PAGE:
Sometime near the close of April, as the punishing election campaign in Bengal wound into its last stretch, a joke on WhatsApp made its way around Kolkata. It showed a picture of a woman scouring dishes on the ground, her sari hitched up to her knees, a pair of conspicuously white hawai chappals visible on her feet. The face of the woman was morphed to show Trinamool Congress chairperson and soon-to-be second time chief minister, Mamata Banerjee. The text read, “After 19 May, let us know if you need help" with the dishes.

This alleged joke was forwarded, consumed and shared with glee. It was in response to a comment that Banerjee had made at a rally in Kolkata: “If you think I have done wrong, please give me two slaps. If you say, I am ready to come and wash your dishes too, but it pinches when you call me a thief."

The joke here is that Banerjee was viewed as having admitted to what the upper middle class in Kolkata has been saying about her for some years now: She deserves to be a maid. That is her place, no more. What a shame that she holds an important public office, what a shame that she has a mandate to be there. See what happens when you give everyone the right to vote?

A WhatsApp message with this morphed photo of Mamata Banerjee did the rounds of Kolkata in April. The text reads: “After 19 May, let us know if you need help [with the dishes].”
A WhatsApp message with this morphed photo of Mamata Banerjee did the rounds of Kolkata in April. The text reads: “After 19 May, let us know if you need help [with the dishes].”

Loaded with layers of classism, racism and misogyny, the joke shows how much the middle class disregards the labour that props up its homes, offices, and the economy itself. Witness the panic in any middle class home the day their domestic staff is absent. The difficulty of finding good help is perhaps the most common conversation topic in affluent homes everywhere in India, not only in Bengal.

‘Jhee class’

Class runs through the discourse on Banerjee like a fever of loathing. Or admiration, if you’re looking from the other side.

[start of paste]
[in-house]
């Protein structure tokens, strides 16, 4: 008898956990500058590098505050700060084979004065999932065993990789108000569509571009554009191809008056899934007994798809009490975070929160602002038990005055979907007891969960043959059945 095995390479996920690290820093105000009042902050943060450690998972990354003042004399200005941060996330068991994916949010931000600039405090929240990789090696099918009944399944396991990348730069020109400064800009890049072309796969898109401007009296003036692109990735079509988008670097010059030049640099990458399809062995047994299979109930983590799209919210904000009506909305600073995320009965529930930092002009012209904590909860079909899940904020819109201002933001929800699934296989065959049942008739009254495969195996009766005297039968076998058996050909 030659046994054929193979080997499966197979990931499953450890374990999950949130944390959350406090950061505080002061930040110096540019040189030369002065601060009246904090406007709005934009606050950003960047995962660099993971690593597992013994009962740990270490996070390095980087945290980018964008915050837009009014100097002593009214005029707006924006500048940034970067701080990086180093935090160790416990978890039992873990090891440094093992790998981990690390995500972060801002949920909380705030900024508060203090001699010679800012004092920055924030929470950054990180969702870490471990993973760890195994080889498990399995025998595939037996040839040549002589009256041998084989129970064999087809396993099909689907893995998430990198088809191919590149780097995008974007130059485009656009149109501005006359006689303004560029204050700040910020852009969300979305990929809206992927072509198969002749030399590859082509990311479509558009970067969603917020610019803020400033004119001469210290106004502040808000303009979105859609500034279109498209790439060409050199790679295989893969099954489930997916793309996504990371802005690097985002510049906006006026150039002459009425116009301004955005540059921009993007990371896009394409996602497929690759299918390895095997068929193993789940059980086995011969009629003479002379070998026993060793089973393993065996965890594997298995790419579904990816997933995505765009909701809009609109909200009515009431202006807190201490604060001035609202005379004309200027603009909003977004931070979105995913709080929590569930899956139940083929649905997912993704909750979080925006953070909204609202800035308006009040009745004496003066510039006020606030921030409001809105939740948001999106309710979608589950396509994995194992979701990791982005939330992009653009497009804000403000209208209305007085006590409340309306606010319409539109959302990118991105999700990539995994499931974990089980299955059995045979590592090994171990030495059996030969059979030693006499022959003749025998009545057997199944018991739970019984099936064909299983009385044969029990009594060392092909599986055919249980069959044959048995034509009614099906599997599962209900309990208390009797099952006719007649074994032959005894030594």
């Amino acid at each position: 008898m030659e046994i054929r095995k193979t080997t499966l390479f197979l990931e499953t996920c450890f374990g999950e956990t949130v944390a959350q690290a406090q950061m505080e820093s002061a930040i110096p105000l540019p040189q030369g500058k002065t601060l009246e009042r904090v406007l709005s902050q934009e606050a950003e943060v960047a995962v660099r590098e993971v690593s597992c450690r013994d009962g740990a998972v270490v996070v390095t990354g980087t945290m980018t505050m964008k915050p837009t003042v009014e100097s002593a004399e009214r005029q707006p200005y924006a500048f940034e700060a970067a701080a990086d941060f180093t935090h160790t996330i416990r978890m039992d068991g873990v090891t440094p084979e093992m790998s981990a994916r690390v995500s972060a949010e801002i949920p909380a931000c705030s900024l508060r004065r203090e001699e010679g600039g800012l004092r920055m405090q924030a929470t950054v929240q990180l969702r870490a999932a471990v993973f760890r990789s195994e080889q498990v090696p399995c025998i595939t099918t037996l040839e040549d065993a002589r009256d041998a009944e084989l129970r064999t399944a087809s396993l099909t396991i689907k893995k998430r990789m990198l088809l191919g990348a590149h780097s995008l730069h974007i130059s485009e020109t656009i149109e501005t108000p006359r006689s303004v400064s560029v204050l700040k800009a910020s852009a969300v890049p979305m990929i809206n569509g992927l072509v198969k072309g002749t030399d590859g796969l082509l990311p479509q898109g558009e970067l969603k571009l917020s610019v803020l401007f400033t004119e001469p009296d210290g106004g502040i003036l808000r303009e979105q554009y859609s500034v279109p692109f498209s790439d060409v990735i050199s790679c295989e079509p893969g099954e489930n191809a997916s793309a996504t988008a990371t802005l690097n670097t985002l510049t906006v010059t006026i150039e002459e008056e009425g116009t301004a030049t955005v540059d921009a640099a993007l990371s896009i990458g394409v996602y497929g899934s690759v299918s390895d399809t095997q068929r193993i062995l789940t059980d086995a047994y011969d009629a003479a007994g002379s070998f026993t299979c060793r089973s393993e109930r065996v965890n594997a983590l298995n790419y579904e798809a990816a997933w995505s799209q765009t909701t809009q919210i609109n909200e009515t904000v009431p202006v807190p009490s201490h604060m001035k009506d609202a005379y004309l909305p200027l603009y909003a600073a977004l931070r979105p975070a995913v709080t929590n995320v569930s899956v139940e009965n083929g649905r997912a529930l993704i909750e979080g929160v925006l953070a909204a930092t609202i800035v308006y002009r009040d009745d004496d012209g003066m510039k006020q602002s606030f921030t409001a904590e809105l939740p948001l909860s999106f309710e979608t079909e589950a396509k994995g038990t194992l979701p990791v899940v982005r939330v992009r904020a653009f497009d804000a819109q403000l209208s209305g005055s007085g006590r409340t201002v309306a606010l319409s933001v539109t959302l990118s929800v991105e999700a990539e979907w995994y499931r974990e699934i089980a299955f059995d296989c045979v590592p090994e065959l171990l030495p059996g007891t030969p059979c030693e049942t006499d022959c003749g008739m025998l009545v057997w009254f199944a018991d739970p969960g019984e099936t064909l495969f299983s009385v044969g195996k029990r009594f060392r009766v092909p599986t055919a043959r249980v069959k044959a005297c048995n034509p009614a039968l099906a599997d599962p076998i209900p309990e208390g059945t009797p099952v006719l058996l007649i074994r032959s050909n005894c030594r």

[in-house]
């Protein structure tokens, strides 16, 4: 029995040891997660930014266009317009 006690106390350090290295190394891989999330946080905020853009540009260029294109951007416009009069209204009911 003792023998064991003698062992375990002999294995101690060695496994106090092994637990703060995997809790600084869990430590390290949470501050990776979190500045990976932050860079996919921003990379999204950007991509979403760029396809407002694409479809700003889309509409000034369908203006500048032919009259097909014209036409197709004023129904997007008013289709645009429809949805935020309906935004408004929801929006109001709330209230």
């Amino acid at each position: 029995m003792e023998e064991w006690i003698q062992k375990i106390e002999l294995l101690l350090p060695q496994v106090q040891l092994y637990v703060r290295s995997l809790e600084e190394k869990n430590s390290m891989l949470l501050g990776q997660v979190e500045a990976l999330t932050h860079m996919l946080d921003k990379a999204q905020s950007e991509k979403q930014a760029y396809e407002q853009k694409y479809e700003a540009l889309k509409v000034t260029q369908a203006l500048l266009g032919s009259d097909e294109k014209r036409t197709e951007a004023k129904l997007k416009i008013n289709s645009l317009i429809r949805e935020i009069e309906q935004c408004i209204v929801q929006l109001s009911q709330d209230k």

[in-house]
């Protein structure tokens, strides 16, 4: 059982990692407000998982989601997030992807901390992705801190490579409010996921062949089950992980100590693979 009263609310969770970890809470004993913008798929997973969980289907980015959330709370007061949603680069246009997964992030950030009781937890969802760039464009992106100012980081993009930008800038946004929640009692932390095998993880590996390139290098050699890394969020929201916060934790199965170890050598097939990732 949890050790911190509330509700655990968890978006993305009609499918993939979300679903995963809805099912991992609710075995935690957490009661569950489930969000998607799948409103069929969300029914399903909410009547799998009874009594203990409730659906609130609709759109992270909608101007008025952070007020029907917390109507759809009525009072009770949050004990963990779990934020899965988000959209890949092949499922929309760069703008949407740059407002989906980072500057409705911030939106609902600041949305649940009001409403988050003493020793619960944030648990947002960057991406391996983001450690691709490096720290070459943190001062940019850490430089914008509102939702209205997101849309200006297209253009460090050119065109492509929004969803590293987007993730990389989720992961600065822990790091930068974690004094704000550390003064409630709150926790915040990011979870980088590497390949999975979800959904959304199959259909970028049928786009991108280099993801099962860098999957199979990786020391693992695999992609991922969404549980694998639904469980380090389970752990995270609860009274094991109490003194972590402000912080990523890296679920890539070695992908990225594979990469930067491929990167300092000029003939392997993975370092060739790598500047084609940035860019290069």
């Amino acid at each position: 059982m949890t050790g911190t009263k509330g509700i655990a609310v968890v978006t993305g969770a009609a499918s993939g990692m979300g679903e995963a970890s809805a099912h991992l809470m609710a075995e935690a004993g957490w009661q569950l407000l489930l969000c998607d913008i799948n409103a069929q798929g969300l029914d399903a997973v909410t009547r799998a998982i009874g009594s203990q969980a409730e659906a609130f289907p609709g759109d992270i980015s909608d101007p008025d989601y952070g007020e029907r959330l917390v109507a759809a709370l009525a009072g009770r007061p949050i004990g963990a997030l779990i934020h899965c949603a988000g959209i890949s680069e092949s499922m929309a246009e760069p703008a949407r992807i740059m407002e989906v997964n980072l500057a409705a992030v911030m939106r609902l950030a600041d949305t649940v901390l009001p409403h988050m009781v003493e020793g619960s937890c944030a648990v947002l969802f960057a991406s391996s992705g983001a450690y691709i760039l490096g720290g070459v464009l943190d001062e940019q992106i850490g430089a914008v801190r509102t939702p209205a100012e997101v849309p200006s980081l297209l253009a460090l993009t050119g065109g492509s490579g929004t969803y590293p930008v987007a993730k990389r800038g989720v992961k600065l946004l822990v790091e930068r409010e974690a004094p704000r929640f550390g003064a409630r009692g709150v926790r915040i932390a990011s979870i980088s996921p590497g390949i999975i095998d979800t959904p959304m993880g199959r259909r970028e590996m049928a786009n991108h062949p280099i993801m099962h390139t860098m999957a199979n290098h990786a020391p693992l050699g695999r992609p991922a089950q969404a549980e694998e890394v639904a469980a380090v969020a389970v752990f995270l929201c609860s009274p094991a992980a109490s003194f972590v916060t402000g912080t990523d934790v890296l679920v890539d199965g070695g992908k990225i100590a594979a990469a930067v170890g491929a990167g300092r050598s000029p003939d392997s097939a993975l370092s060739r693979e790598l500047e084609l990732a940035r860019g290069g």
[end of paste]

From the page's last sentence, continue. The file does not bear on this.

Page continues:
The term used often to describe her in Kolkata today is "jhee class" or maid class. This is a reference that can be heard across class categories, whether in drawing room conversations of the elite, or street banter, for instance, among the security guards at the Alimuddin Street office of the Communist Party of India (Marxist).

Interestingly, the term used for Banerjee in the 1990s was paagli, or madwoman. She was the perennial rabble rouser on perpetual dharna outside the Writers’ Building, the West Bengal secretariat. "Now what is she protesting," went the popular discourse.

But there was a mote of affection in this. She was seen as unruly, crazy, and funny even – people shook their heads when they spoke of her. That changed when the Trinamool wrested power from the Left in 2011. The shift reflects the belief that Mamata is unfit to rule. She is tolerable as an Opposition leader, but not as the chief minister.

We want our ministers elegant and refined, crisp in their Bangla pronunciation and grammar, if not in English too, fully able to pronounce a project and a problem as such, not poject and poblem as Banerjee does.

Prejudice in print

Not just in the realm of gossip, this class prejudice is visible in the formal public discourse too. The front page of The Telegraph on April 27 attributed the growing support for the Communist Party of India (Marxist)-Congress jote (alliance) to the Trinamool’s lack of culture. “I feel ashamed that Mamata Banerjee is our chief minister,” a CPM supporter was quoted in the piece as saying. “From BC Roy to Buddhadeb Bhattacharjee, our leaders were of a certain standard. Bengal was known for its culture. Now we have fallen…”